For months, Patrice Johnson has felt like she was working two full-time jobs: one at a chicken-processing plant, where she earns $13.50 an hour, and another chasing around Lumberton trying to snag an affordable place for her and her young son and nephew to live.
They had a house not far from downtown, but Hurricane Matthew dropped a tree on the roof in October. They stayed for a couple of weeks hoping the landlord would close up the hole, then moved into a motel for a month, which was as long as FEMA would pay the bill. After that, they went to whichever motel would give Johnson the best price. Even the cheapest took most of what she makes each week.
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Recently, Johnson and the children had moved in with a friend who had one room at a boarding house, where they slept on the floor.
Tuesday, she got a lead on a rental house and Wednesday, before somebody else could grab it, she signed a $500-a-month lease. That night, she lay on a pallet on the floor and tried not to think about the air conditioning that didn’t work, the dead electrical outlets, the lack of a refrigerator and stove, one exterior door that had been repaired after a break-in and another that lets in a wide slice of daylight where it should be snug against the frame.
“It shouldn’t be this hard just to find a decent place,” Johnson said, fanning herself with a copy of her lease in her unfurnished living room. “There is just not enough affordable housing here.”
Social service organizations say that in much of Eastern North Carolina, there was a shortage of affordable rental housing – by definition, costing a third or less of a family’s earnings – long before Hurricane Matthew hit. The storm, which did $1.5 billion worth of damage in the state, was especially hard on low-cost housing, which often is in flood plains. In many communities, renters still are scrambling for places to live.
House after house after house, just sitting here, molding. Nobody can live in them, and nobody is doing anything to fix them.
Veronica McNeill, pastor of a Lumberton church
The state is working out the details of a program that would provide low-interest loans, with part of the principal forgivable, for eligible landlords who serve low-income tenants. But the program was relying on $63.7 million from the federal government, which was part of a $900 million disaster funding request. Last week, the Trump administration replied, offering $6.1 million, less than 1 percent of Gov. Roy Cooper’s request.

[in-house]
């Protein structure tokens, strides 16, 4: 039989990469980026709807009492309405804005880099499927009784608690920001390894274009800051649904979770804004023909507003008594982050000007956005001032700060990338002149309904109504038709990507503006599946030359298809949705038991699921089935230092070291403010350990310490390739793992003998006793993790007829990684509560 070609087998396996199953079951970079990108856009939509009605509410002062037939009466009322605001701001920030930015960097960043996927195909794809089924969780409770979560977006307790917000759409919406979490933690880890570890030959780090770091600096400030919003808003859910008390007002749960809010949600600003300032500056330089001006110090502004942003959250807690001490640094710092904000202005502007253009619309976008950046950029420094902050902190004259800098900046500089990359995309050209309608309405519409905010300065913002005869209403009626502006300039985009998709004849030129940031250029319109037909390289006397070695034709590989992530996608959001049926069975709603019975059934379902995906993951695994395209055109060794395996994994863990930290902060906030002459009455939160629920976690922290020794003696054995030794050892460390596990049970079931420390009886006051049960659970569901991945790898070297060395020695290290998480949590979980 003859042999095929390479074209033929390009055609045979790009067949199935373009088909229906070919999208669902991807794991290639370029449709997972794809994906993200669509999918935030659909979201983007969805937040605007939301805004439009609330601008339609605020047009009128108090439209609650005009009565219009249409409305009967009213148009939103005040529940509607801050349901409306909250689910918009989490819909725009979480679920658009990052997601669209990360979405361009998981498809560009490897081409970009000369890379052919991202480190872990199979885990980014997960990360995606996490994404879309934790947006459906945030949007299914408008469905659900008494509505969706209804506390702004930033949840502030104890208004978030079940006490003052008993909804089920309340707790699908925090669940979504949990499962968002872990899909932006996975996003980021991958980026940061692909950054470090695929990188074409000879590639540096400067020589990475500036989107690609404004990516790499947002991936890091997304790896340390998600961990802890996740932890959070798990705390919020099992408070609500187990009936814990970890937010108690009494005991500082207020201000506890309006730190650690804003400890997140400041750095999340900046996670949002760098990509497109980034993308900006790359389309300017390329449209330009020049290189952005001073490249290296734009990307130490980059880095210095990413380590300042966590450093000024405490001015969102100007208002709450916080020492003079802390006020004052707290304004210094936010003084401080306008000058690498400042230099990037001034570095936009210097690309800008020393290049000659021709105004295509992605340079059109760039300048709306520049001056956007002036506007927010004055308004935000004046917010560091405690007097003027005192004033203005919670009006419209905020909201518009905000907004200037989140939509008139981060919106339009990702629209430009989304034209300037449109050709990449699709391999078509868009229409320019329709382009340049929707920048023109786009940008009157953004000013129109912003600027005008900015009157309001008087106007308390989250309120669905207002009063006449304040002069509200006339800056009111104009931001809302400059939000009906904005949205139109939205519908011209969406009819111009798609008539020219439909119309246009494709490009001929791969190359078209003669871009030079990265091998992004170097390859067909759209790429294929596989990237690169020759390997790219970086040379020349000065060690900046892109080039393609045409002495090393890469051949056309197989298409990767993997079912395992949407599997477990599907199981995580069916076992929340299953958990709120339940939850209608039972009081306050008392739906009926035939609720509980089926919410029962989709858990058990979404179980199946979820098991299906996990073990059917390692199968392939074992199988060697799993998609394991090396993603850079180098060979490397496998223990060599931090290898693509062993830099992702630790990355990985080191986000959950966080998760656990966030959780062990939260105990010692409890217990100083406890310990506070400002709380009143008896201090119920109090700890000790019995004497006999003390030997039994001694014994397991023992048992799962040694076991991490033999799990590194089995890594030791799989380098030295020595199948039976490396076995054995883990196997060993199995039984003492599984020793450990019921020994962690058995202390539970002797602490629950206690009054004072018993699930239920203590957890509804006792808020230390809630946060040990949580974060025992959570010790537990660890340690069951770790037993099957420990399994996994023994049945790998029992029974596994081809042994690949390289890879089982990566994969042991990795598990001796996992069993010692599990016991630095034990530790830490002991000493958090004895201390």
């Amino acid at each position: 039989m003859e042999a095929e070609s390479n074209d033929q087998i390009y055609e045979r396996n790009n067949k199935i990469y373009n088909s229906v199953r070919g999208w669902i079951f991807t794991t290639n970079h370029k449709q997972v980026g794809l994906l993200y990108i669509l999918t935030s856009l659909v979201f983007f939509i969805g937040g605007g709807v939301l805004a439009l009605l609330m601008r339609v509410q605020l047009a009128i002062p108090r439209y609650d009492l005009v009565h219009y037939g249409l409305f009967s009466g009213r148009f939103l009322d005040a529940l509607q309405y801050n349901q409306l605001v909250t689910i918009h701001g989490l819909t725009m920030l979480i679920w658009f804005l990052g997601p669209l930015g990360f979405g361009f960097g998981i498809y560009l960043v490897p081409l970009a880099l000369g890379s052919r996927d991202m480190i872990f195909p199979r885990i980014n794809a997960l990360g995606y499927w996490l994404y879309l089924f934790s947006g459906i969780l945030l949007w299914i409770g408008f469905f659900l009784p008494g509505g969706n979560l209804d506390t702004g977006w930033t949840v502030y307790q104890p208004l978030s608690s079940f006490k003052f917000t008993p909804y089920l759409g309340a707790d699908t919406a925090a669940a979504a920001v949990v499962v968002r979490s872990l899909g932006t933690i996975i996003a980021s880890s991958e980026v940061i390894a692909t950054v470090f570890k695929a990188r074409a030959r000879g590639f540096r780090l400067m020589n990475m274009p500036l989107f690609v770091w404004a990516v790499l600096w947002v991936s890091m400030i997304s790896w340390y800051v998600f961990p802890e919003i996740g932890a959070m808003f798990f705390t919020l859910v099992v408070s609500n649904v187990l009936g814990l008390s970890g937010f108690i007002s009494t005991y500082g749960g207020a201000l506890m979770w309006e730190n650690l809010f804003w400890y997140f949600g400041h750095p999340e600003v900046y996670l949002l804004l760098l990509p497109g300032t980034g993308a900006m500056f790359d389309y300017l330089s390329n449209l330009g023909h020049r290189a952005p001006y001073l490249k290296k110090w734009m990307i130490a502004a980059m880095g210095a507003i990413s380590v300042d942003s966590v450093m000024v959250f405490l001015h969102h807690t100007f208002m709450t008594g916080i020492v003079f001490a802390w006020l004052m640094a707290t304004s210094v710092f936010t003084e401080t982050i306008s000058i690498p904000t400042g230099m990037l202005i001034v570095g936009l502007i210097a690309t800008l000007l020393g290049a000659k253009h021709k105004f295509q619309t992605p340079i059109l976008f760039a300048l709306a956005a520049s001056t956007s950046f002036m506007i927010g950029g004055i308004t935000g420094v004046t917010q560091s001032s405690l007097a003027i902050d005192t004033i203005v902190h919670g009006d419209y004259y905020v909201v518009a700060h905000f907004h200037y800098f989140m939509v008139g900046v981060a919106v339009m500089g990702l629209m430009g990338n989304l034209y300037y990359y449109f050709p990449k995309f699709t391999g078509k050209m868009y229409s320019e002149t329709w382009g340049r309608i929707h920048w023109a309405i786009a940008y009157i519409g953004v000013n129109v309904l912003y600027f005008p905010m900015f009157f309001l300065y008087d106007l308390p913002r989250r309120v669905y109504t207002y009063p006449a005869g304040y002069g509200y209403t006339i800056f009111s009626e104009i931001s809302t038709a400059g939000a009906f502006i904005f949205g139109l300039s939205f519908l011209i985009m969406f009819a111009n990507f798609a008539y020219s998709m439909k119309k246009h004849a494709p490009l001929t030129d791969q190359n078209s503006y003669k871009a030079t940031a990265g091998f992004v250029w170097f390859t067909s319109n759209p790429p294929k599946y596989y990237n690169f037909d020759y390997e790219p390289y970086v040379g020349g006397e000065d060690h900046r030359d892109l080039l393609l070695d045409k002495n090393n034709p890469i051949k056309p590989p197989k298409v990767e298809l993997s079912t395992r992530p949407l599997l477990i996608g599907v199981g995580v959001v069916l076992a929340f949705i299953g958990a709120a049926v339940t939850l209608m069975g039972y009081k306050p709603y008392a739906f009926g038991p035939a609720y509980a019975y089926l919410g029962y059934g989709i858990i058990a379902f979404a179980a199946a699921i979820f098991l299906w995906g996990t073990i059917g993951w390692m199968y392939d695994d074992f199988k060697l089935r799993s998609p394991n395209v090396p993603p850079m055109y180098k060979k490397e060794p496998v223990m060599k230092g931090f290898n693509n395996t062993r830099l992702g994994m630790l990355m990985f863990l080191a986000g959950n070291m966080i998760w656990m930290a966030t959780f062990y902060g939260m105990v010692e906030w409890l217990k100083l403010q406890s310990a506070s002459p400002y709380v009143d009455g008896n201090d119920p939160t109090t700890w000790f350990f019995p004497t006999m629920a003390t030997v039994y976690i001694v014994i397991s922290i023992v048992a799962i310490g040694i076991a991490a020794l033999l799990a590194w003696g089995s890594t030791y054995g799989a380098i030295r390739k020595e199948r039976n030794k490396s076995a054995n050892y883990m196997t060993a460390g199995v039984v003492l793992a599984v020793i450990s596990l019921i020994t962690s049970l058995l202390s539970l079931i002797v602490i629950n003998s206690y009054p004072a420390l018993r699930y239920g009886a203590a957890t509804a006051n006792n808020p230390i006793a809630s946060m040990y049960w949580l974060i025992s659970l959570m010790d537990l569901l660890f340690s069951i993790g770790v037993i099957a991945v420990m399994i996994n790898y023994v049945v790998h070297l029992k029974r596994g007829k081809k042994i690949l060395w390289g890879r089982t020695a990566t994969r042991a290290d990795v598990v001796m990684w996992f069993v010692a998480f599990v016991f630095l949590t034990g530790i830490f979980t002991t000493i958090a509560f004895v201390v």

After the storm, 81,499 North Carolina households registered with the Federal Emergency Management Agency, 30,595 of which were renters, according to FEMA records.
Little help from FEMA for renters
FEMA, the nation’s lead disaster-response agency, provides relatively small grants to renters for emergency items and has spent millions of dollars housing rental families in motel rooms while they searched for more permanent places to live. But FEMA, which offers more extensive help to homeowners, has no authority or funding to repair or rebuild rental housing damaged in a disaster. Housing advocates and families say landlords have been slow to begin repairs themselves. Very few had flood insurance on their rental properties, and some say they don’t have the money to rip out drywall and flooring, rewire a house and replace appliances and heating and cooling systems that sat in filthy floodwaters for days.
Faith-based disaster-relief groups, which will donate countless hours of labor and materials to the recovery effort, generally do not work on rental properties. The federal Small Business Administration has a low-interest loan program to which landlords can apply, but many landlords say their rental income is not enough to meet the terms of the loans. Others don’t want to take on debt for what amounts to a supplemental retirement income.
Burlester Campbell, a member of the Robeson County Board of Commissioners, is one of those who refuses to ask for a loan. Campbell retired from a graphic packaging company in 2009 and now owns 10 rental properties around Lumberton. Three of his properties were hit by the flooding, including a three-bedroom 1950s-era house on Nevada Avenue, on the south side of town where the Lumber River rolled through an opening in an earthen berm.
Campbell, who is 70, says he is not interested in borrowing money to repair the houses.
“And leave that for my family to have to pay off after I’m gone?” he said. “No.”